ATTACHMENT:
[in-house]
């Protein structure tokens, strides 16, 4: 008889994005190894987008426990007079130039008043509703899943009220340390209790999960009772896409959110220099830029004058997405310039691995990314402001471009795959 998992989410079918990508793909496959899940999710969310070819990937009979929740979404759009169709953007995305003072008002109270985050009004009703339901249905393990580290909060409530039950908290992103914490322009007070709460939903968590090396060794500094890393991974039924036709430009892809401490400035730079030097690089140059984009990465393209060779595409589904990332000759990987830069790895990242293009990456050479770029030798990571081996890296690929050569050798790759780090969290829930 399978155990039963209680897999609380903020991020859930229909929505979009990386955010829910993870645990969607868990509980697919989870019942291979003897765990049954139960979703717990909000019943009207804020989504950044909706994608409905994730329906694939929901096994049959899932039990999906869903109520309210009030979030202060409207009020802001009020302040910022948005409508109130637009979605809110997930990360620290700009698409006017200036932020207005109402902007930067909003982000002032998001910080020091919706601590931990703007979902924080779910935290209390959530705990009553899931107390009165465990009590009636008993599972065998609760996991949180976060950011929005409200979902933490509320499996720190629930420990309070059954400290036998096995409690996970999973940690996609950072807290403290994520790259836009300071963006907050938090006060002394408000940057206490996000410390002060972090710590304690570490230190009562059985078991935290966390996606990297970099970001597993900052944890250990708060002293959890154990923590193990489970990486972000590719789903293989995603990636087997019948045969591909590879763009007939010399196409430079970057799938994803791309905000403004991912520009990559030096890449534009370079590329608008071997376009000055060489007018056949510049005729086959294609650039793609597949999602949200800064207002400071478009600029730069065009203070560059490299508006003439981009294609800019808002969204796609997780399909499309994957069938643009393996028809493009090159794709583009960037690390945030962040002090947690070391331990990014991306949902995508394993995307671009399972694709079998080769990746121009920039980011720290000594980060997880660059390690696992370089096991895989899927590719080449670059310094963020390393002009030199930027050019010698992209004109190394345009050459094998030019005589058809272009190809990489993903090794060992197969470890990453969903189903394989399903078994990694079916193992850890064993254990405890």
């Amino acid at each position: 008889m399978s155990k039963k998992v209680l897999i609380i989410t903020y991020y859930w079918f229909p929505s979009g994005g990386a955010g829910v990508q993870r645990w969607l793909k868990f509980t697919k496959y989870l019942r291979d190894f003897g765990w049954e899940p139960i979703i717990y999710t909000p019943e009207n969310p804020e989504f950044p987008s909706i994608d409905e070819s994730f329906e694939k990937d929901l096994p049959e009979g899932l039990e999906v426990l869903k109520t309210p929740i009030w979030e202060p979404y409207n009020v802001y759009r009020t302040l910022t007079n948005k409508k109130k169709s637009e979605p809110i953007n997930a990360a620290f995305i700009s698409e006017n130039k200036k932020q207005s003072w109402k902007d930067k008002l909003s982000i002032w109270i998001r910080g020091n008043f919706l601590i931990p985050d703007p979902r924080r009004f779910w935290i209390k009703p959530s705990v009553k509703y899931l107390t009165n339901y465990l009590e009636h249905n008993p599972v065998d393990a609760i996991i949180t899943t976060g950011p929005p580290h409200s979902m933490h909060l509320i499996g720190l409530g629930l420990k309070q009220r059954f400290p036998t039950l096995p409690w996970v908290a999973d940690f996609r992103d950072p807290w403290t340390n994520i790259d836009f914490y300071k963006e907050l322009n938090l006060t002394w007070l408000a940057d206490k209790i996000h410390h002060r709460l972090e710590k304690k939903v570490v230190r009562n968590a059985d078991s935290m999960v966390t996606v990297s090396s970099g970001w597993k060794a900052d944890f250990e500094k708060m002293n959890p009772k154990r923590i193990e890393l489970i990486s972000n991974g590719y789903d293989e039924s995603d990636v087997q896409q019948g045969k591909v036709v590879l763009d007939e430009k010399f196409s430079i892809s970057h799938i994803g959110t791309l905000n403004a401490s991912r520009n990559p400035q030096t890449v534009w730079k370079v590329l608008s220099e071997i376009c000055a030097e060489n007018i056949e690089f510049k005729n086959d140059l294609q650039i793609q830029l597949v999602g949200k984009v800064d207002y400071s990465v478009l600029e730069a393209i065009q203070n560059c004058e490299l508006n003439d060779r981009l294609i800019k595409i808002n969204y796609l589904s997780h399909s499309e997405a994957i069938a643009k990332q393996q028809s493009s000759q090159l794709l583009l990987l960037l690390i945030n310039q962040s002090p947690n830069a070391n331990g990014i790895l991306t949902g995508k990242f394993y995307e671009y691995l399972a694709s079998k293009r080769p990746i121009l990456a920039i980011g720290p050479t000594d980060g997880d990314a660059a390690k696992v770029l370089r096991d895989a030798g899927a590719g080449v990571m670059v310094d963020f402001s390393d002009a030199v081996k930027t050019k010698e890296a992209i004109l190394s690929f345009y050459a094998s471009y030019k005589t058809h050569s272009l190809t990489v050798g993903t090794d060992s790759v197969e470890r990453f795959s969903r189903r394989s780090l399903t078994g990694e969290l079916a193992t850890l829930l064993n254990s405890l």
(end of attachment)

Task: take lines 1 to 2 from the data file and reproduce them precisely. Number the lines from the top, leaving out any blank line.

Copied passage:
[in-house]
């Protein structure tokens, strides 16, 4: 008889994005190894987008426990007079130039008043509703899943009220340390209790999960009772896409959110220099830029004058997405310039691995990314402001471009795959 998992989410079918990508793909496959899940999710969310070819990937009979929740979404759009169709953007995305003072008002109270985050009004009703339901249905393990580290909060409530039950908290992103914490322009007070709460939903968590090396060794500094890393991974039924036709430009892809401490400035730079030097690089140059984009990465393209060779595409589904990332000759990987830069790895990242293009990456050479770029030798990571081996890296690929050569050798790759780090969290829930 399978155990039963209680897999609380903020991020859930229909929505979009990386955010829910993870645990969607868990509980697919989870019942291979003897765990049954139960979703717990909000019943009207804020989504950044909706994608409905994730329906694939929901096994049959899932039990999906869903109520309210009030979030202060409207009020802001009020302040910022948005409508109130637009979605809110997930990360620290700009698409006017200036932020207005109402902007930067909003982000002032998001910080020091919706601590931990703007979902924080779910935290209390959530705990009553899931107390009165465990009590009636008993599972065998609760996991949180976060950011929005409200979902933490509320499996720190629930420990309070059954400290036998096995409690996970999973940690996609950072807290403290994520790259836009300071963006907050938090006060002394408000940057206490996000410390002060972090710590304690570490230190009562059985078991935290966390996606990297970099970001597993900052944890250990708060002293959890154990923590193990489970990486972000590719789903293989995603990636087997019948045969591909590879763009007939010399196409430079970057799938994803791309905000403004991912520009990559030096890449534009370079590329608008071997376009000055060489007018056949510049005729086959294609650039793609597949999602949200800064207002400071478009600029730069065009203070560059490299508006003439981009294609800019808002969204796609997780399909499309994957069938643009393996028809493009090159794709583009960037690390945030962040002090947690070391331990990014991306949902995508394993995307671009399972694709079998080769990746121009920039980011720290000594980060997880660059390690696992370089096991895989899927590719080449670059310094963020390393002009030199930027050019010698992209004109190394345009050459094998030019005589058809272009190809990489993903090794060992197969470890990453969903189903394989399903078994990694079916193992850890064993254990405890």